is the most common pronunciation of the infamous यह and वह maybe closer to phonetic as यह् and वह् ?
that little mark is the key i use to make a ligature indicating no vowel in between...
e.g. हिन्दी = ह ि न ् द ी
and i think i see it on the end of an alt spelling of"Sanskrit" संस्कृतम्
i'm not saying they should be spelled that way, e.g. English spelling doesn't say wimen [women], foto [photo], cof [cough], etc.
i'm just wondering if i understand what that ् mark means, and how one most commonly says वह and यह ?
though possibly it should be वेेह ?
In their most basic form, every consonant in the Devanagari script is attached to the vowel अ. The ् diacritic (called 'halant' in Hindi) is used to delete this innate vowel. So, क is 'ka' while क् would be 'k'.
As bhavishyab7 says, the halant is used much more commonly in Sanskrit than in Hindi.
This is because in Sanskrit, the vowel अ that is attached to a consonant is always pronounced unless it is explicitly cancelled by the halant. For example, my name विनय would be pronounced 'vinaya' in Sanskrit, the script name देवनागरी would be pronounced 'devanaagari' etc.
However, in Hindi, the अ vowel is always deleted in pronunciation when it occurs at the end of a word and also sometimes in the middle of a word (a phenomenon called 'schwa deletion'). So, विनय is pronounced 'vinay', संस्कृतम is pronounced 'sanskritam' even without the halant, देवनागरी is pronounced 'devnaagri' instead of 'devanaagari' etc. As a result, Hindi doesn't have as much use for the halant.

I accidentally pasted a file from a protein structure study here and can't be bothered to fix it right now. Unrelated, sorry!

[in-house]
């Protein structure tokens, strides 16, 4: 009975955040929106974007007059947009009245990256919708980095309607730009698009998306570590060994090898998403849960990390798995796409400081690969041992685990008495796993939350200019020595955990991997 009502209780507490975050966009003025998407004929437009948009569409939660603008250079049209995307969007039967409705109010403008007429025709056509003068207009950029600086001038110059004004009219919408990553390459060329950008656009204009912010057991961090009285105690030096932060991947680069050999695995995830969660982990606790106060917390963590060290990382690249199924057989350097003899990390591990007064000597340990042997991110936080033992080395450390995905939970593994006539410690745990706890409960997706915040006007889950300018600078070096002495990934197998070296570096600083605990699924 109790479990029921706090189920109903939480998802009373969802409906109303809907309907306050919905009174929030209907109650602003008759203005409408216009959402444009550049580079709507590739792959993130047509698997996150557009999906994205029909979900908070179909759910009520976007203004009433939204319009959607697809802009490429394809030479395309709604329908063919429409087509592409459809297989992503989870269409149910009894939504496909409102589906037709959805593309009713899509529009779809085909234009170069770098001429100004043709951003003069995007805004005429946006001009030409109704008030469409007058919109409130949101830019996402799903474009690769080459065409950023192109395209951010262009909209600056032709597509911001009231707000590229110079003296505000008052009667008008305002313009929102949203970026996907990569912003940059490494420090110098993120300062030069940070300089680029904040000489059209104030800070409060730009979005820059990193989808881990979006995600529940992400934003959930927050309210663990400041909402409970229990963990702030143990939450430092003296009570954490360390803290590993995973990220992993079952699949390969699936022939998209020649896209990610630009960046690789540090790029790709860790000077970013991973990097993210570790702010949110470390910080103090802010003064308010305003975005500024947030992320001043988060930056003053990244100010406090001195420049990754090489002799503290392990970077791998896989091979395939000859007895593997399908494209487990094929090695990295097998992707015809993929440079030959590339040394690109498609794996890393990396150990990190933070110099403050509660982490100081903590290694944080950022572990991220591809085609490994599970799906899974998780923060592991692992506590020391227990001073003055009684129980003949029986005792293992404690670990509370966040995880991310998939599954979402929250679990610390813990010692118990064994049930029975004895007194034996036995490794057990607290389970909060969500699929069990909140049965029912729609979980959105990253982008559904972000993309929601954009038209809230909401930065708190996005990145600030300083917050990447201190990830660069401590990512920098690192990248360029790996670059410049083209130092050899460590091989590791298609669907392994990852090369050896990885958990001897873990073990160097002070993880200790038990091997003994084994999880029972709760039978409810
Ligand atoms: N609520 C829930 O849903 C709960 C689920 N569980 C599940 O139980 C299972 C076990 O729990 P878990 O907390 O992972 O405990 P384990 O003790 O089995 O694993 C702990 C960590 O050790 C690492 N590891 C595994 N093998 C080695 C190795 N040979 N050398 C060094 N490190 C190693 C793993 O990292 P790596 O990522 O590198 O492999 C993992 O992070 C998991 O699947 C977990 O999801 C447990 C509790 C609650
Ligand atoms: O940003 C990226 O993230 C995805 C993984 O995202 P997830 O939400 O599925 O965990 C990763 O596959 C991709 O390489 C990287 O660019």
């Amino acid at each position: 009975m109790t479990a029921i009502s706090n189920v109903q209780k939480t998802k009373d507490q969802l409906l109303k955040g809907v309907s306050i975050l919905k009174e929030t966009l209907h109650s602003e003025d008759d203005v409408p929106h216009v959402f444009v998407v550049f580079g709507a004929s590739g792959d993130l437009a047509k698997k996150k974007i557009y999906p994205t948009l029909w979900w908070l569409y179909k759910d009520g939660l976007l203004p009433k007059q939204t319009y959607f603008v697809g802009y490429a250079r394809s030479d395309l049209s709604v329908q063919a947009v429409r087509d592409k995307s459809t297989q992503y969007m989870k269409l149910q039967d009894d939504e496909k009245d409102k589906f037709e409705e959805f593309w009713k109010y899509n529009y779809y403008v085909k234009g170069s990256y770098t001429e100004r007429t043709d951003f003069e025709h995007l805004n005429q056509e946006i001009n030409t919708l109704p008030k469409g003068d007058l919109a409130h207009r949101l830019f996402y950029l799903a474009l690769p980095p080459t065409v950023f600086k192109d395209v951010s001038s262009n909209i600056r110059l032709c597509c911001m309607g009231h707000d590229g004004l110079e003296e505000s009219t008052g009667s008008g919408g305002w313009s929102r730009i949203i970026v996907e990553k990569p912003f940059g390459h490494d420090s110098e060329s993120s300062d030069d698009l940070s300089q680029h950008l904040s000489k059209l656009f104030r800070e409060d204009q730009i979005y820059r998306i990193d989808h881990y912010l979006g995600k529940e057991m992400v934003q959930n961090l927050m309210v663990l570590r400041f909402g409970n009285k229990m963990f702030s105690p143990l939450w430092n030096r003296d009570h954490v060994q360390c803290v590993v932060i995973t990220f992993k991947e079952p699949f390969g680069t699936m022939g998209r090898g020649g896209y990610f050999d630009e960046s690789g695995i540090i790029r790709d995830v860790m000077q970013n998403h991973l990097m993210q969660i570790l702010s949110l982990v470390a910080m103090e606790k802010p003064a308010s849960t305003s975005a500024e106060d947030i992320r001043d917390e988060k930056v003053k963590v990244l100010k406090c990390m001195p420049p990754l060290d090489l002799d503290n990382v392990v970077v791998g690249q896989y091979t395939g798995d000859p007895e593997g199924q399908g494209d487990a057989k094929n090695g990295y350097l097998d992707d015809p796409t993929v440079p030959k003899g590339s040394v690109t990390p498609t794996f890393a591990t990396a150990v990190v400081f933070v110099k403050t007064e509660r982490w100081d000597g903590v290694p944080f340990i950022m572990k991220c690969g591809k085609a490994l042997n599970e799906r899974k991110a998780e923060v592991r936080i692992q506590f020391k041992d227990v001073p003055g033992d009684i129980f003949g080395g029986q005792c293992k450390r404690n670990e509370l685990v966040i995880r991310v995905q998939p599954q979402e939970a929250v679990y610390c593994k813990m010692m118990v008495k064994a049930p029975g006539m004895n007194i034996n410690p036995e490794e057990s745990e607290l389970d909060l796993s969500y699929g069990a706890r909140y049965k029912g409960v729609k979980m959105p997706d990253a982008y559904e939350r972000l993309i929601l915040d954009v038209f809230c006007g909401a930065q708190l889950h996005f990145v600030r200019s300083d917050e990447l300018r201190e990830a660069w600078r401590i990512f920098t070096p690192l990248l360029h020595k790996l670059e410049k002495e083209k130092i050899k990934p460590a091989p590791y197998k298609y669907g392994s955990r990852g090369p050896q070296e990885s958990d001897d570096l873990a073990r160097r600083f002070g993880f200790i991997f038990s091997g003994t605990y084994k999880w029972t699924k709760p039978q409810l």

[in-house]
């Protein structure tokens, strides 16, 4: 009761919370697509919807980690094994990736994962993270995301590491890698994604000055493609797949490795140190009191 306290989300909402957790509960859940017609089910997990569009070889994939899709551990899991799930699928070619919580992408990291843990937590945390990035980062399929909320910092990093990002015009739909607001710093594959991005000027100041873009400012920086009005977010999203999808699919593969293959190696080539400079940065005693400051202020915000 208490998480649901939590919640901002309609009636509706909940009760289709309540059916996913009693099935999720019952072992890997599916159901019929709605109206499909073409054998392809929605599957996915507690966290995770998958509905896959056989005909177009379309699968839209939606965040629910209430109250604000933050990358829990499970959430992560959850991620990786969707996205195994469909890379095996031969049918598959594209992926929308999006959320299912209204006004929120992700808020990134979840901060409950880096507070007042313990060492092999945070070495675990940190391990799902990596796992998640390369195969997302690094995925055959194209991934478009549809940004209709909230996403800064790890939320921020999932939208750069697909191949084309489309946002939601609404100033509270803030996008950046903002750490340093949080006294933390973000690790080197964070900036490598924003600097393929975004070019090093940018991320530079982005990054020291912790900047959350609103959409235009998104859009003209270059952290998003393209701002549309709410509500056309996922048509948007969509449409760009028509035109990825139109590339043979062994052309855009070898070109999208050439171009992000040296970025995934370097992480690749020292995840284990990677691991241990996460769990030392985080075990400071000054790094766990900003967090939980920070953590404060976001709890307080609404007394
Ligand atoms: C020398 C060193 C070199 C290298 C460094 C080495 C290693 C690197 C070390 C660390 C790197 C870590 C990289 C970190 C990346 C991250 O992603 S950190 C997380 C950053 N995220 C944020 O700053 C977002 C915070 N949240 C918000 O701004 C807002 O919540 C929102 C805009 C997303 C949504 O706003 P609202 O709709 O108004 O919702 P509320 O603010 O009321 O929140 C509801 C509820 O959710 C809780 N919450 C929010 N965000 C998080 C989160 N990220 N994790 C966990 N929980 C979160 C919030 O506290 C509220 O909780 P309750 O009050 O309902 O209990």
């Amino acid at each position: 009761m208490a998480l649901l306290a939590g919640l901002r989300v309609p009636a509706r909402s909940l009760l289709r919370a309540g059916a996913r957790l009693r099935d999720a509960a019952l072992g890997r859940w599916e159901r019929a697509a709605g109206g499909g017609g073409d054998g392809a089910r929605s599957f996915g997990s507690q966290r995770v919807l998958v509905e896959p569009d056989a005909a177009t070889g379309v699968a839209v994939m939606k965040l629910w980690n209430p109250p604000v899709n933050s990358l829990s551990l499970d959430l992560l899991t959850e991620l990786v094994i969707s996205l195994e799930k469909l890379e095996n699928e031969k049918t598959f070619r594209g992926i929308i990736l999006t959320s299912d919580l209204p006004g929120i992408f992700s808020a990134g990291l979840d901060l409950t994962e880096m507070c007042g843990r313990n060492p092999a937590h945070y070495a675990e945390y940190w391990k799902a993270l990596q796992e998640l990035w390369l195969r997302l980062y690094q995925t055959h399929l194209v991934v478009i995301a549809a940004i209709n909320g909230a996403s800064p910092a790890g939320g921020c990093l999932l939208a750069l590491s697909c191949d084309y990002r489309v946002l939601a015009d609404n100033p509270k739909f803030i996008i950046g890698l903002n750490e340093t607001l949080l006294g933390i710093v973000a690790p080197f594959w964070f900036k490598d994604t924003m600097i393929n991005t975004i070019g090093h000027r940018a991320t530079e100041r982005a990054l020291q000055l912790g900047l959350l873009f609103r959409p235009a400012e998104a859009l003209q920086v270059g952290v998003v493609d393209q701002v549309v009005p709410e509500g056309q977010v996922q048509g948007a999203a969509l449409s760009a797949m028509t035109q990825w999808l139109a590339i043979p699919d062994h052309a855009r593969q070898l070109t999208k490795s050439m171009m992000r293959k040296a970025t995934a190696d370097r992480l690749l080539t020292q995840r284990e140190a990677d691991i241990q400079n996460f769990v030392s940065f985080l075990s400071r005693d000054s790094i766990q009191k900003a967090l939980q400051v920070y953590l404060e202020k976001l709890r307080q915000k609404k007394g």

Therefore, even without the halant, if यह and वह were to be pronounced as they are written, they would be 'yah' and 'vah'. However, the most common pronunciation is actually closer to 'yeh' and 'voh'.
This has little to do with schwa deletion and is more because of the letter ह which tends to mess with phonetic pronunciation in Hindi when it occurs in the middle or end of a word. Other examples include छह (six) pronounced 'cheh', बहन (sister) pronounced 'behen', बहुत (many) pronounced 'bohot', महल (palace) pronounced 'mehel' etc.
That is a tricky example. The metathesis of letters in conjugations of ह with a nasal consonant occurred pretty long ago in Sanskrit itself. So, ब्रह्म would be commonly pronounced non-phonetically as ब्र+म्+ह (even though it is written ब्र+ह्+म) in practically all modern Indian languages and even by quite a few Sanskrit scholars.